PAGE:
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West Ranch's Tanner Skabelund: Only one way

West Ranch senior Tanner Skabelund was raised to go full speed all the time

Posted: March 17, 2013 10:40 p.m.
Updated: March 17, 2013 10:40 p.m.

West Ranch senior outside hitter Tanner Skabelund was named to the All-CIF-Southern Section Division II boys volleyball team last year after helping lead his team to the CIF-SS Division II semifinals.

 

Tanner Skabelund grew up in an environment that demanded a lot.

The West Ranch High senior grew up in a devoutly Mormon family, which required him to spend several hours a week with church, volunteer work and various types of training and studying.

When it comes to his religion, Skabelund says, there was never any option other than a highly devoted, head-on commitment.

It sounds awfully similar to the way the senior has approached his development as a volleyball play.

“My mom is going to disagree with this, but having all this stuff on the side has taught me good time management,” Skabelund says.

Skabelund spends a minimum of three hours every Sunday at church meetings and missionary prep classes. Throughout the week, he attends various youth group activities and he volunteers his time to help out the elderly on the weekends.

Before school every day this year, he’s been waking up at 5 a.m. to attend seminary schooling through his church.

This is all mixed in with Skabelund’s volleyball practices and matches throughout the year.

He simply doesn’t know how to half commit to something.

“There’s lot of time that you put into (church) and it’s something that I’m grateful that my parents raised me to do because I’ve learned that when you put time into something, it really pays off,” Skabelund says.

But it goes further than time management. It’s the fact that the senior outside hitter has put everything he could muster into the sport he once scoffed at.

And after a little more than four years, it is indeed paying dividends.

Skabelund, a 6-foot-11 outside hitter and returning All-CIF player for West Ranch, signed a National Letter of Intent with Brigham Young University last November,

BYU is ranked No. 1 in the nation in the latest American Volleyball Coaches Association Division I poll, but Skabelund was drawn to the school for many other reasons.

His parents both graduated from BYU. His mom was a track and field athlete there and his dad attended on an academic scholarship.
“I’ve got the best of both worlds,” Skabelund says. “I don’t want to say I have the brains of my dad, but I definitely have my dad’s smarts and my mom’s athletic abilities.”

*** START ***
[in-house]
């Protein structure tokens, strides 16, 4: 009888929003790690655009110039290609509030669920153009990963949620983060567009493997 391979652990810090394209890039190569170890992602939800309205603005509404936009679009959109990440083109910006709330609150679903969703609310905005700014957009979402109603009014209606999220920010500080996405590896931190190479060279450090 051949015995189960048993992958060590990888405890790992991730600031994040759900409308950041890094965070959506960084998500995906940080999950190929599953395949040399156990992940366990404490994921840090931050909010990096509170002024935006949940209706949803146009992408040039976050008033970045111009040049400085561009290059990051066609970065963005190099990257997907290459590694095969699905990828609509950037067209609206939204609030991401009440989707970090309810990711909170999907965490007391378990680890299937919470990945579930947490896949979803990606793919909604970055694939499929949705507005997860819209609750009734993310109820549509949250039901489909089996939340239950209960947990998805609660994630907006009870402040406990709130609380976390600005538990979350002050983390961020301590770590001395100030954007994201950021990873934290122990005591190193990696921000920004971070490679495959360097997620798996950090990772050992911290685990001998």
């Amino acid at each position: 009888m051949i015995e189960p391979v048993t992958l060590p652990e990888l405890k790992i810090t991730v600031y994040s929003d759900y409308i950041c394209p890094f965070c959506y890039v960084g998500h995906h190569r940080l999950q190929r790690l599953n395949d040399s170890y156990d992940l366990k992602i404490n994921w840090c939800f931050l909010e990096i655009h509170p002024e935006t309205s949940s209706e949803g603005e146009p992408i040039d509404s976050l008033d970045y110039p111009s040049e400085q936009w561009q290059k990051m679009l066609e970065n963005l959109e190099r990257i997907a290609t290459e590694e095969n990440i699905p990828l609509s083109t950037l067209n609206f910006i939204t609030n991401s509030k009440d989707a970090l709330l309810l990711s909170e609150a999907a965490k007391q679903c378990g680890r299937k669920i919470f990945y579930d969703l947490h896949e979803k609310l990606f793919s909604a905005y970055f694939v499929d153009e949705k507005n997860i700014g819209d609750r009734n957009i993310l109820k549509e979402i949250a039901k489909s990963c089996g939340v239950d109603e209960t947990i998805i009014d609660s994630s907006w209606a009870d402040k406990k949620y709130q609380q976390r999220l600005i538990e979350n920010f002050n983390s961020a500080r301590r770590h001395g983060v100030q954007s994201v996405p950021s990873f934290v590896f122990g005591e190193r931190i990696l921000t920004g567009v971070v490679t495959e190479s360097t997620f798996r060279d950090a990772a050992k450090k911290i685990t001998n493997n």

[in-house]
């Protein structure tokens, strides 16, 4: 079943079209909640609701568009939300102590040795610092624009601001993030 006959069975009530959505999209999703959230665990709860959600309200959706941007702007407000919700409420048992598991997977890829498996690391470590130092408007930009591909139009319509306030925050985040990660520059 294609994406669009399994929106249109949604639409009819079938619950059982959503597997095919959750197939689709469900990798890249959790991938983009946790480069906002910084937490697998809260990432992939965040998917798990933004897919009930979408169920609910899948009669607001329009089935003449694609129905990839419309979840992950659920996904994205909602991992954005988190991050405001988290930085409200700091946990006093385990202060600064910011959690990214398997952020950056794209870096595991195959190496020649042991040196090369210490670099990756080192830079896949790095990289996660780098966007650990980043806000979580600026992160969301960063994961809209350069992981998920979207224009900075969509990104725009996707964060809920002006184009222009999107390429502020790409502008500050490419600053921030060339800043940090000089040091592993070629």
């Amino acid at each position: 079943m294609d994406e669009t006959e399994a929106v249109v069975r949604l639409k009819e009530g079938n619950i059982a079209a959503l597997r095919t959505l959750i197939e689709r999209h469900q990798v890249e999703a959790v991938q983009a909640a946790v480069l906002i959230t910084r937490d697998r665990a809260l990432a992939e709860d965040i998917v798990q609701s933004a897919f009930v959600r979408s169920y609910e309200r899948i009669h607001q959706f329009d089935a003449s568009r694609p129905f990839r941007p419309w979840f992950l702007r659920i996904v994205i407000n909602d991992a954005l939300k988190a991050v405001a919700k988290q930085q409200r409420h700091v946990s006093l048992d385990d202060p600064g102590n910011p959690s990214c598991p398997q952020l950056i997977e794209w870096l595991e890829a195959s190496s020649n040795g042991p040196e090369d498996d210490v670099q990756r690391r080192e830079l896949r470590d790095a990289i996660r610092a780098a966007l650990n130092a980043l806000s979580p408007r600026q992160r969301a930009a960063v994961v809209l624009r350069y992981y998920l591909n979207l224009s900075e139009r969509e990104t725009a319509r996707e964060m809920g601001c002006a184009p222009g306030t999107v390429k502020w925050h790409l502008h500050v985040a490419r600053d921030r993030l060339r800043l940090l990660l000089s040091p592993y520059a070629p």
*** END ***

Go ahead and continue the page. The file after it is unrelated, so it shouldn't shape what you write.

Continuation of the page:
Greg Harasymowycz, a former coach of Skabelund’s at the local Legacy Volleyball Academy, believes BYU made a good decision in recruiting a player like Skabelund.

A one-time volunteer assistant coach for the UCLA men’s volleyball team, Harasymowycz said there are several reasons why a big-time college program would want a player like Skabelund.

One of the biggest ones is his remarkable level of self motivation.

“It’s not because his mother or father tells him to or the coach does,” Harasymowycz says. “He does it because he wants to hold himself accountable.”

That was something Harasymowycz noticed in Skabelund right away. And that’s why the coach decided to take Skabelund under his wing when the two of them first came in contact.

Skabelund was always tall for his age, which dates back to when he started playing volleyball in eighth grade.

He was 5-foot-10 then when his junior high PE coach brought up the idea.

Skabelund admits he didn’t like the idea of volleyball at first. He viewed it as a girl’s sport. That was until he started playing and realized how good he could be.

He had grown to 6-foot-2 by freshman year at West Ranch, then 6-6 as a sophomore when he was pulled up to the varsity team.

“A lot of it was just perfect timing,” said West Ranch head coach Nate Sparks. “We had a role for somebody to step up. He wanted that role, and he stepped it up and did it. His height helped and his desire was even bigger.”

Last year was his breakout season. West Ranch needed a go-to hitter and a dominant offensive presence to round out the team’s experience at other positions.

By the time Foothill League play came around, every team in the area knew who Skabelund was and started to design game plans to try to slow him down.

Typically players his height are middle blockers due to a relative lack of speed and coordination.

But Skabelund is an exception with his overpowering arm swing and ability to elevate to the ball on the outside.
Neither of those skills are particularly common for nearly 7-footers like him,
“It’s kind of like  having a great pitcher in baseball,” Harasymowycz says. “He has great mechanics to spike the volleyball.”

He finished the season with 239 kills and came alive for 49 of them in four playoff matches to help West Ranch make its first CIF semifinal in school history when it played in the Southern Section Division II bracket.

West Ranch had to win three playoff matches to get to that game. Prior to last season, no West Ranch boys volleyball team had ever won a playoff match.

But even after helping bring the program to such prominence all in one season, Skabelund says he wants to end his high school tenure on top.

“It’s a long shot and it’s early in the season,” Skabelund says. “But I’m really dedicated to get my team (CIF championship) rings for this season.”

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